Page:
Which of these is main water shutoff...?

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zepper

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Hey guys,

On our plumber's advice, I've obtained a replacement for our leaking shower diverter cartridge that I'll replace myself.

Thing is, I'm not sure where our house's main water shutoff is. We haven't had the place that long—and unfortunately I wasn't watching when the plumber turned the water off and on when he was here a while back. (What I thought was the water valve was actually the gas... They look the same.)

We have on-demand hot water and in-floor radiant heating—so when I look in the heater closet, I see at least a dozen valves. Here's a photo. I think the main shutoff is the upper one I've circled, as it seems to be feeding everything else. (Our house is on a hillside and the closet's on the lower level, so I assume the supply's coming in from the top.)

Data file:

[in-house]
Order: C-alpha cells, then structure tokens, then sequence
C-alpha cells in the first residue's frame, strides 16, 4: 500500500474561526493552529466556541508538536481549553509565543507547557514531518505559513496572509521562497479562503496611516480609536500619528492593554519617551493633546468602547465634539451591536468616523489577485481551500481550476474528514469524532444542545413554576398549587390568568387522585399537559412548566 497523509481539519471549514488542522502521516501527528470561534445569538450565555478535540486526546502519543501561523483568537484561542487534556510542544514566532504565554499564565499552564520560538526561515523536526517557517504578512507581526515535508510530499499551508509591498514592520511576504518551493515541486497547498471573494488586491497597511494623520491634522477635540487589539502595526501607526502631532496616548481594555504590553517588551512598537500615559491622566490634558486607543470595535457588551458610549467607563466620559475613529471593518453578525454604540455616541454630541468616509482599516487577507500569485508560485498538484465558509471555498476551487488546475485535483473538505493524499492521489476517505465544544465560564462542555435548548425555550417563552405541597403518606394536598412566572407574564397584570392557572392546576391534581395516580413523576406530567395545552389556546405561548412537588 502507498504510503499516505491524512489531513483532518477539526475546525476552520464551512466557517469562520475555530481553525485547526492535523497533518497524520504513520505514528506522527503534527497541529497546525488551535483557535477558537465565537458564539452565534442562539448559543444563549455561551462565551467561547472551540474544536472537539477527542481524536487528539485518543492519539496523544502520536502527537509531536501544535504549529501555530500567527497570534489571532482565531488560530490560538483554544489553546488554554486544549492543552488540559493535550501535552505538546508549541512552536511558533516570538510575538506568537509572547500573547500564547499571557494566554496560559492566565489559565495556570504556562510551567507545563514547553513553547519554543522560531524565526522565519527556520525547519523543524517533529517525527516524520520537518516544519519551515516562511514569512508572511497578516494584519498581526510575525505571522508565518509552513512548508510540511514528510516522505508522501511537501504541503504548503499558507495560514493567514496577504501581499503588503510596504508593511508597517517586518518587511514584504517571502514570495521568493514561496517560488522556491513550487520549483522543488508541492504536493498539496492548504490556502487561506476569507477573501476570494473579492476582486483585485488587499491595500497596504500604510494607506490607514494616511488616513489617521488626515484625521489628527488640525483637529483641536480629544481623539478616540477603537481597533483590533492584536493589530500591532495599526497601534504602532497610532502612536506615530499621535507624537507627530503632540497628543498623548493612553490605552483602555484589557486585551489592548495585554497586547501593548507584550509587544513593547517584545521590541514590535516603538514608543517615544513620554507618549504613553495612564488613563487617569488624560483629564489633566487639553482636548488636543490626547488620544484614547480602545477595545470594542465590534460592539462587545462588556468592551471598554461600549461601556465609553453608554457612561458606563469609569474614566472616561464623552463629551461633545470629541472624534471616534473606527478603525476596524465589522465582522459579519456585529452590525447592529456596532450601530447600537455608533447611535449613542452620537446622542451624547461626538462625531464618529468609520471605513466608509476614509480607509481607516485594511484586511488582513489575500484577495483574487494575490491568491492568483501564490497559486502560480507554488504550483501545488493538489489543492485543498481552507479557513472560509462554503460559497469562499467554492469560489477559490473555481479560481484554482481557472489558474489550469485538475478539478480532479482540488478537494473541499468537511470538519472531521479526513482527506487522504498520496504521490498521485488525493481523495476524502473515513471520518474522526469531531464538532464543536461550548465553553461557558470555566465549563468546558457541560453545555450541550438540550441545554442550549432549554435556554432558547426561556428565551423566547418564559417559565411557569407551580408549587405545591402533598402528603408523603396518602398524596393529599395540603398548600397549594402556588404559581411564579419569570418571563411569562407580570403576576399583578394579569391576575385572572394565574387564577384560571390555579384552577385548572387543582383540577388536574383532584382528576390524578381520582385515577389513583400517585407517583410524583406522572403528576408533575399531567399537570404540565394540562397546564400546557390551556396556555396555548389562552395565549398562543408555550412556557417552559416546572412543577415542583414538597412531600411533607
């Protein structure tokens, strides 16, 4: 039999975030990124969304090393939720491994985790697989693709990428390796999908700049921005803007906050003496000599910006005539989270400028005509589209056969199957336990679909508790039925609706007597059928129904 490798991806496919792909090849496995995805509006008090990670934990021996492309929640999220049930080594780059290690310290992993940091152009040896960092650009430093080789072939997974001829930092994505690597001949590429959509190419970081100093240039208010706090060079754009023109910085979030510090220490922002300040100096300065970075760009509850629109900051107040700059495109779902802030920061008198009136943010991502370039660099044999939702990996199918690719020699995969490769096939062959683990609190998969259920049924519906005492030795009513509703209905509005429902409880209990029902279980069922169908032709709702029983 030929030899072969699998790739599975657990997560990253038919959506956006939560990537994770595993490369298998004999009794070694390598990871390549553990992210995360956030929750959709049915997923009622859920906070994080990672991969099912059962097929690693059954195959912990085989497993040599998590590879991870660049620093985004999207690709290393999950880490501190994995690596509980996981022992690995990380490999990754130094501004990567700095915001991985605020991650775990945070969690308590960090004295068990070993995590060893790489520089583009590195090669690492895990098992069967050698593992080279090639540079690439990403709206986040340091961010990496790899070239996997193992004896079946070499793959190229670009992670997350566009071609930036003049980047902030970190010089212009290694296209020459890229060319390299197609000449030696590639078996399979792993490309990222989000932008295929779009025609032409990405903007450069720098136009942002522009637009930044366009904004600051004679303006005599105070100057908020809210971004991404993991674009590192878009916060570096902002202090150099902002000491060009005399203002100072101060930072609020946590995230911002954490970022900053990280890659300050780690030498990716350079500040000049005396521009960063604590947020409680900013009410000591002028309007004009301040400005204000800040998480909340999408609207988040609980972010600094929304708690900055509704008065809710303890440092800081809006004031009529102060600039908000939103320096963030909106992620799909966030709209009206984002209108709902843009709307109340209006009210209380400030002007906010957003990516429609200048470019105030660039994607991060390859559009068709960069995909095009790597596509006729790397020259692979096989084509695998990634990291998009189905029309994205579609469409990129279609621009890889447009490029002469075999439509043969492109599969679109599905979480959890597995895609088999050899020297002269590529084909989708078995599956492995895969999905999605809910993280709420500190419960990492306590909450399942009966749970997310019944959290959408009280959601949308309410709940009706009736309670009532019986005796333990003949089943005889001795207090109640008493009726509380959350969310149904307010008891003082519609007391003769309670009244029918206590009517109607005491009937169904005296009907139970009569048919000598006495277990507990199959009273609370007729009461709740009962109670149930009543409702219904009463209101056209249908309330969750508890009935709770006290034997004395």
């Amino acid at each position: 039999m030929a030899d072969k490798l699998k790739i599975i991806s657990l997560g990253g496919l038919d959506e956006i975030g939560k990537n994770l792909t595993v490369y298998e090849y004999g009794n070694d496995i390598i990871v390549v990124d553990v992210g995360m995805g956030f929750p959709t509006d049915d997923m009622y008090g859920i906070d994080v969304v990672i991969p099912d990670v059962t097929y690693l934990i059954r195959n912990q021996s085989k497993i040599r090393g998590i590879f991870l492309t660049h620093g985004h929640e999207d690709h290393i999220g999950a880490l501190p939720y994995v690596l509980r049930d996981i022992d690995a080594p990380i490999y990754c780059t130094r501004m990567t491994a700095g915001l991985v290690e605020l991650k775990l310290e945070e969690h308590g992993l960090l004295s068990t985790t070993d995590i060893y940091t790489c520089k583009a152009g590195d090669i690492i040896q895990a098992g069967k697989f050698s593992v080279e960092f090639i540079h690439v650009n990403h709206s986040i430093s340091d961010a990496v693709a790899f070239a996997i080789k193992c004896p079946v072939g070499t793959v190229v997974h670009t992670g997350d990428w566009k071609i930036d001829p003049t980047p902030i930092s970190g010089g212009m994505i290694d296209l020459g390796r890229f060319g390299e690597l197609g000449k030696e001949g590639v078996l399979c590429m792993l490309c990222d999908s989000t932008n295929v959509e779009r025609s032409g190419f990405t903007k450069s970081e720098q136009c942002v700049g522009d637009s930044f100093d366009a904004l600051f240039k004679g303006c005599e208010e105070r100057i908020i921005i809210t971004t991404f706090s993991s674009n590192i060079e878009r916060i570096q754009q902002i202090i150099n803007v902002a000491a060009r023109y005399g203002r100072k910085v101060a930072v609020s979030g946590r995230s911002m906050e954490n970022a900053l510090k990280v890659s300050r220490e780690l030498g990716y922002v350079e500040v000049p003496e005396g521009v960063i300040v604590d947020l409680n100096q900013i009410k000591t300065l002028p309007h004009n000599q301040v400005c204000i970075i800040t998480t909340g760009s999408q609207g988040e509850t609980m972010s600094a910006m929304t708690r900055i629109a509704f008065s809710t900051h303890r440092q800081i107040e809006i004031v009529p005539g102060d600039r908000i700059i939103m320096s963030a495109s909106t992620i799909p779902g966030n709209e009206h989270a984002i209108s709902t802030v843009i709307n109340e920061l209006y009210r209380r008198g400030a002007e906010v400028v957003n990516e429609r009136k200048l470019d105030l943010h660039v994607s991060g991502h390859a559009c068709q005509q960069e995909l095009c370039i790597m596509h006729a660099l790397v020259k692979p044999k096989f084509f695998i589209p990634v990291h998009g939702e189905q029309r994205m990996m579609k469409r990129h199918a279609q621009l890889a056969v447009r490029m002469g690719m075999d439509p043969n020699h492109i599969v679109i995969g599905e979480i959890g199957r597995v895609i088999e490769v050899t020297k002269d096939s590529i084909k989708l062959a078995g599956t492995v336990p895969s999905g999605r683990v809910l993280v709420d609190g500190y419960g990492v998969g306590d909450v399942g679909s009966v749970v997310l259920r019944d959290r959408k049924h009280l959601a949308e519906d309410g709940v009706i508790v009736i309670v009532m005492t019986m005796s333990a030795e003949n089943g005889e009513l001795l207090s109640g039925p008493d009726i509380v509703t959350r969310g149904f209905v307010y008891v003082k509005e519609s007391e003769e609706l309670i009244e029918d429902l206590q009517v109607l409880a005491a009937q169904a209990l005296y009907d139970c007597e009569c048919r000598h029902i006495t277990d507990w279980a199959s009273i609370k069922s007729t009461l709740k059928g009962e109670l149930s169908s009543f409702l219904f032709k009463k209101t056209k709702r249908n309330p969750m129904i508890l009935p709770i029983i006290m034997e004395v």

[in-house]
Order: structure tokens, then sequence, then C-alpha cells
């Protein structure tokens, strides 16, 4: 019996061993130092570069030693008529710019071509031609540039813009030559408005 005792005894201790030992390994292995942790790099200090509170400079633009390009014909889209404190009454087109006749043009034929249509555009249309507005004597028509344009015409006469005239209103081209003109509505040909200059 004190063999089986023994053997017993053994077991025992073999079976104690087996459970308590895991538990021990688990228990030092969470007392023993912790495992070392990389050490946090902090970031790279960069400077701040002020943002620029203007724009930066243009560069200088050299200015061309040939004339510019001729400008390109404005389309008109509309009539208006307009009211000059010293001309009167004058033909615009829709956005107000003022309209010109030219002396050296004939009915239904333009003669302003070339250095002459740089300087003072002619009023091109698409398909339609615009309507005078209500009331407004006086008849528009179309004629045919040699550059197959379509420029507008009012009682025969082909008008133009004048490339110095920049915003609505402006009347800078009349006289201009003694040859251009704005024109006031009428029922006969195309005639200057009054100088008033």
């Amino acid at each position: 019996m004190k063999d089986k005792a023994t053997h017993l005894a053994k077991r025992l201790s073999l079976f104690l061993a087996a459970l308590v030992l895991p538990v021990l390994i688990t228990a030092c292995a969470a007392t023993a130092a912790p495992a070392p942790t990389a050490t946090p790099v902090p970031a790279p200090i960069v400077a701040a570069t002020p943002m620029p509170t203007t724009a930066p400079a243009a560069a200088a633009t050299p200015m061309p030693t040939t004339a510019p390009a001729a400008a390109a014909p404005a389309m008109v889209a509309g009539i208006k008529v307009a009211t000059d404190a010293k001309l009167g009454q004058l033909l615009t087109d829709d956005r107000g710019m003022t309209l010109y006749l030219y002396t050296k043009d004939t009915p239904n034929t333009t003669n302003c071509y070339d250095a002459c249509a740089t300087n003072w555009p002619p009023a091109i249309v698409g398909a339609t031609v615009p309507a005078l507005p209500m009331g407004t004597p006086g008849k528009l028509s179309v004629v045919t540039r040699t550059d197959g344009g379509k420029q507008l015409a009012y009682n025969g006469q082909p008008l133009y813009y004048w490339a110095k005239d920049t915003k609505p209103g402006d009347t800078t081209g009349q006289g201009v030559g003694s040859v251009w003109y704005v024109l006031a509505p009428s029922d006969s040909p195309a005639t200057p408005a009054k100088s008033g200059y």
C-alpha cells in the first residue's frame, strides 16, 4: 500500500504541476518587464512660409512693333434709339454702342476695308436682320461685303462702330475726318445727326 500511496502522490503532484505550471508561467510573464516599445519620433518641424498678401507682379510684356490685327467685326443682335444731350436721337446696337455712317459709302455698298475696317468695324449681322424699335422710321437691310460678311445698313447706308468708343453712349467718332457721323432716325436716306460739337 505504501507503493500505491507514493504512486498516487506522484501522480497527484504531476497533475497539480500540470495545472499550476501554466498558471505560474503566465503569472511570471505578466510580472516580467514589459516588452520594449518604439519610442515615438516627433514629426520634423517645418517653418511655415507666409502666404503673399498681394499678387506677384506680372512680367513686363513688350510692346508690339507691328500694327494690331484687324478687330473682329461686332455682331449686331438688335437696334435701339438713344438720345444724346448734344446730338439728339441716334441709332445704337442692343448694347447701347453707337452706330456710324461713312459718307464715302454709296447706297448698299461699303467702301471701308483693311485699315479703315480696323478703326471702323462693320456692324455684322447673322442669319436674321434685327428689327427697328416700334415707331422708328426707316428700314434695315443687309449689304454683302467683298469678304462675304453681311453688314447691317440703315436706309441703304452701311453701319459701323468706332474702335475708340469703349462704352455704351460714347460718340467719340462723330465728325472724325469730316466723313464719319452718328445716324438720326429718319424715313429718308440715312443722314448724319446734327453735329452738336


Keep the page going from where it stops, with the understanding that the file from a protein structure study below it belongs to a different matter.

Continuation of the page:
valves_galore.jpg

Is that correct?

Also, will turning off the supply for a short time affect anything else? Should I turn off the heater first? I don't know how to do that either, but I'm good at following instructions. (And yes, I have plumbed—replaced toilets, replaced pipes & traps under sinks, etc.), so I'm not a complete beginner. Thanks for your help!
 

Blue Jay

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Find the source of power for the on demand,make sure house is not calling for heat, turn off the valve you have circled, go to any faucet and see if you get any water.